When Chad Mendes makes his way towards the UFC Octagon for the first time it will be just as his last for the WEC; smooth and happy, gliding to the melodies of the O’Jays’ classic single “For The Love of Money.” The song, an ode and warning to the power of the greenback, is a salve to Mendes before he does battle, and a tribute to an oft misunderstand sobriquet.
“It actually used to be Money Shot,” said Mendes of his nickname. “I’m a big hunter and I like to fish a little bit; I’m a big outdoorsman. When I first got to Sacramento out of college, the day after graduation I loaded all my stuff into a U-Haul and just came up here. I had no stand up at all so basically I was super raw and all I had was my wrestling, so when we would come to the gym when we would do MMA sparring I was just taking down everyone, so they just started calling me ‘Money Shot’ because of my takedowns and also because I like to hunt and stuff so that’s what it was. Then I got into the WEC and I got sponsored through Pepsi and stuff and because it’s a derogatory term I had to drop the “shot” so now it’s just “money.” The song is something that relaxes me, gets me in a good mood and it helps me stay calm and have fun with whatever I’m doing.”
Coming into the WEC, Mendes received plenty of hype, yet he is one of the few athletes to live up to the build-up. Having only been in MMA for two years as a pro, Mendes has compiled an undefeated record after nine contests and has managed to even mix up the ways in which he wins despite his stellar wrestling pedigree. As part of the great migration of WEC fighters moving over to the bright lights of the UFC, Mendes is elated his next appearance will be under the banner of his dream place of employment.
“I’m super excited about this,” said Mendes. “I remember watching the UFC when I was a little kid with my Dad, renting some of the DVD’s and stuff of some of the beginning UFC fights and just loving it back then. It’s just incredible to think that right now in my life I’m going to be fighting in that organization, something that I used to respect and love at a younger age and now I’m finally doing it. I’ve never dreamed that I would be doing it this fast. It was a goldmine once I started fighting, but all this has come so fast it’s awesome, and I feel blessed and I’m just super pumped to get in there and fight in front of the world.”
After his last fight yielded a unanimous decision win over Javier Vasquez at WEC 52, Mendes’ next opponent comes in the form of veteran Japanese judoka, Michihiro Omigawa. Omigawa has appeared in the UFC twice and lost both bouts to Matt Wiman and Thiago Tavares via unanimous decision. But Omigawa is currently on a five fight win streak and back in the UFC, and Mendes is ready for the step up in international competition.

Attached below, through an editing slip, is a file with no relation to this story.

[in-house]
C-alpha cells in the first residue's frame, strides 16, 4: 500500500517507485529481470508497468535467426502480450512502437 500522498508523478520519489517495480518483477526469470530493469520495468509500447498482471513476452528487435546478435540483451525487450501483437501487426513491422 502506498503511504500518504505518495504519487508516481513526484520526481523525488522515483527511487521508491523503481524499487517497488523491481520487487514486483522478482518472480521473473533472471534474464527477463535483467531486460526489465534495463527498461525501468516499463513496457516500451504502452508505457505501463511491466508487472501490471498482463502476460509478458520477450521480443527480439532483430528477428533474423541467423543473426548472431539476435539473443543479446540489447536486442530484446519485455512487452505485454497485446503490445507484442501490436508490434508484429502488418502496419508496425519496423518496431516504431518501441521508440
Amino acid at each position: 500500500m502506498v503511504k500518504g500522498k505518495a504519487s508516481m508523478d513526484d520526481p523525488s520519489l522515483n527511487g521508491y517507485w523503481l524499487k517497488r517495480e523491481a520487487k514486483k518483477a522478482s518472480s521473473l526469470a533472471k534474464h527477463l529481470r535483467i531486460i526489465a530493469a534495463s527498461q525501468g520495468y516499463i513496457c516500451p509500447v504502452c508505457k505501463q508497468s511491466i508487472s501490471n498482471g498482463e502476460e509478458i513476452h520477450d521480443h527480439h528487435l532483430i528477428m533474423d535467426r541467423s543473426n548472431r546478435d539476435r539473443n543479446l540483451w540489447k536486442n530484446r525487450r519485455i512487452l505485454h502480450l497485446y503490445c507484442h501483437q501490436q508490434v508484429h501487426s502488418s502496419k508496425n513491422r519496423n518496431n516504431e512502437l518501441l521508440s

“I honestly think this is a great fight for me. Stylistically we match up great. He’s a judo black belt and his fighting style is that he’s one of those types of guys that likes to get his hands on you. He likes to rush guys in the corner and body lock them and take them down, so that’s a perfect matchup for me with my wrestling background. I did a lot of Greco-Roman wrestling growing up and a lot of that is pretty similar to his judo stuff. I don’t think his standup is that great, he’s pretty flat-footed, so I just have to be light on my feet, pick and choose my shots, and when he rushes in I think I’ll be able to blast him whenever I want.”
Camp for Mendes consisted of the regular cast of characters at the Sacramento-based Alpha Male Gym: Master Thong, Justin Buchholz, Danny Castillo, Fabio Prado, Joseph Benavidez and their leader, Urijah Faber. However, Mendes, who usually trains uber hard, made some slight changes to overall his fight night outcome.
“I get to work with all these great athletes and guys that have been doing it for a lot longer than I have, so everyday is a learning experience and I get to pick these guys’ brains. Every fight, every day I feel like I’m getting better, so this is all fun for me. I was doing three-a-days for a long time and I just felt like when fight time came around I was over trained going through a nine week camp, so I cut back to two-a-days. Usually if it is a three-a-day it’s just a run, not another hard, grinding, grueling workout.”
Fighting for the UFC is a huge pressure cooker that slowly simmers to a raging boil until the athlete gets within the confines of the Octagon. Yet for Chad Mendes, for whom fun and living out dreams is tantamount, Mendes is just happy to be here and he yearns to showcase his growing skill set.
“For me both the WEC and the UFC have just been a dream come true. Coming in here right out of college and just training for about two years and then getting to fight in such a big organization like the WEC was sweet. I’m doing big things and I’m in this gym training my butt off everyday to get big things. Expect for me to get better and better every fight. I’m putting in my time, putting in my work, and hopefully I’ll have some more sneaky tricks up my sleeve and maybe some more flips or something.”
Chad Mendes - "Money" Maker
"I just have to be light on my feet, pick and choose my shots, and when he rushes in I think I’ll be able to blast him whenever I want.”